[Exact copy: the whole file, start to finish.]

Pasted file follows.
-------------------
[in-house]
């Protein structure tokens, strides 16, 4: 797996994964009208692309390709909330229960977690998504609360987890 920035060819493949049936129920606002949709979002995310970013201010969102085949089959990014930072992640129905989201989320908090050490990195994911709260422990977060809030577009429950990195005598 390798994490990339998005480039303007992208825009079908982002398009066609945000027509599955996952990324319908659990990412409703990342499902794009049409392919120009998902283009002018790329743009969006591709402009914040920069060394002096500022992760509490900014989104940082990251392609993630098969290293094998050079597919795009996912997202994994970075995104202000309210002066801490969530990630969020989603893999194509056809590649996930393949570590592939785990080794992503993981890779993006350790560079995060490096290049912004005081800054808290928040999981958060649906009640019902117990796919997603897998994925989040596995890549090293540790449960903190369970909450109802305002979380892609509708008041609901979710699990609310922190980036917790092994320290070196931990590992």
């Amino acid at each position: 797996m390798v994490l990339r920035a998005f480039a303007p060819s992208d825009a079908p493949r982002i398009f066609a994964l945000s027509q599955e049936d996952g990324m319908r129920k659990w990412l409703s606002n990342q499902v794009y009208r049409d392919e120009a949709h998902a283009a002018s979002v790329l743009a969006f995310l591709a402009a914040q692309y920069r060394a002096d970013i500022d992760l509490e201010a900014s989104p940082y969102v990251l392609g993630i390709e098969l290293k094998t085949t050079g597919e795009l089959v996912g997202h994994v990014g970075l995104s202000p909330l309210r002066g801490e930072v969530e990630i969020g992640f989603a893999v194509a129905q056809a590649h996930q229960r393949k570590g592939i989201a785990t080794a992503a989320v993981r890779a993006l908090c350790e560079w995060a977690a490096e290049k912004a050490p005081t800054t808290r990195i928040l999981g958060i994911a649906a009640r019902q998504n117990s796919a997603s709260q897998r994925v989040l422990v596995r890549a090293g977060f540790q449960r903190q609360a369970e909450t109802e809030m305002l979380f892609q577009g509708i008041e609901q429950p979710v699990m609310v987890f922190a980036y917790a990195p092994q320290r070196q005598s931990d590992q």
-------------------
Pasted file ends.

[in-house]
């Protein structure tokens, strides 16, 4: 797996994964009208692309390709909330229960977690998504609360987890 920035060819493949049936129920606002949709979002995310970013201010969102085949089959990014930072992640129905989201989320908090050490990195994911709260422990977060809030577009429950990195005598 390798994490990339998005480039303007992208825009079908982002398009066609945000027509599955996952990324319908659990990412409703990342499902794009049409392919120009998902283009002018790329743009969006591709402009914040920069060394002096500022992760509490900014989104940082990251392609993630098969290293094998050079597919795009996912997202994994970075995104202000309210002066801490969530990630969020989603893999194509056809590649996930393949570590592939785990080794992503993981890779993006350790560079995060490096290049912004005081800054808290928040999981958060649906009640019902117990796919997603897998994925989040596995890549090293540790449960903190369970909450109802305002979380892609509708008041609901979710699990609310922190980036917790092994320290070196931990590992």
């Amino acid at each position: 797996m390798v994490l990339r920035a998005f480039a303007p060819s992208d825009a079908p493949r982002i398009f066609a994964l945000s027509q599955e049936d996952g990324m319908r129920k659990w990412l409703s606002n990342q499902v794009y009208r049409d392919e120009a949709h998902a283009a002018s979002v790329l743009a969006f995310l591709a402009a914040q692309y920069r060394a002096d970013i500022d992760l509490e201010a900014s989104p940082y969102v990251l392609g993630i390709e098969l290293k094998t085949t050079g597919e795009l089959v996912g997202h994994v990014g970075l995104s202000p909330l309210r002066g801490e930072v969530e990630i969020g992640f989603a893999v194509a129905q056809a590649h996930q229960r393949k570590g592939i989201a785990t080794a992503a989320v993981r890779a993006l908090c350790e560079w995060a977690a490096e290049k912004a050490p005081t800054t808290r990195i928040l999981g958060i994911a649906a009640r019902q998504n117990s796919a997603s709260q897998r994925v989040l422990v596995r890549a090293g977060f540790q449960r903190q609360a369970e909450t109802e809030m305002l979380f892609q577009g509708i008041e609901q429950p979710v699990m609310v987890f922190a980036y917790a990195p092994q320290r070196q005598s931990d590992q």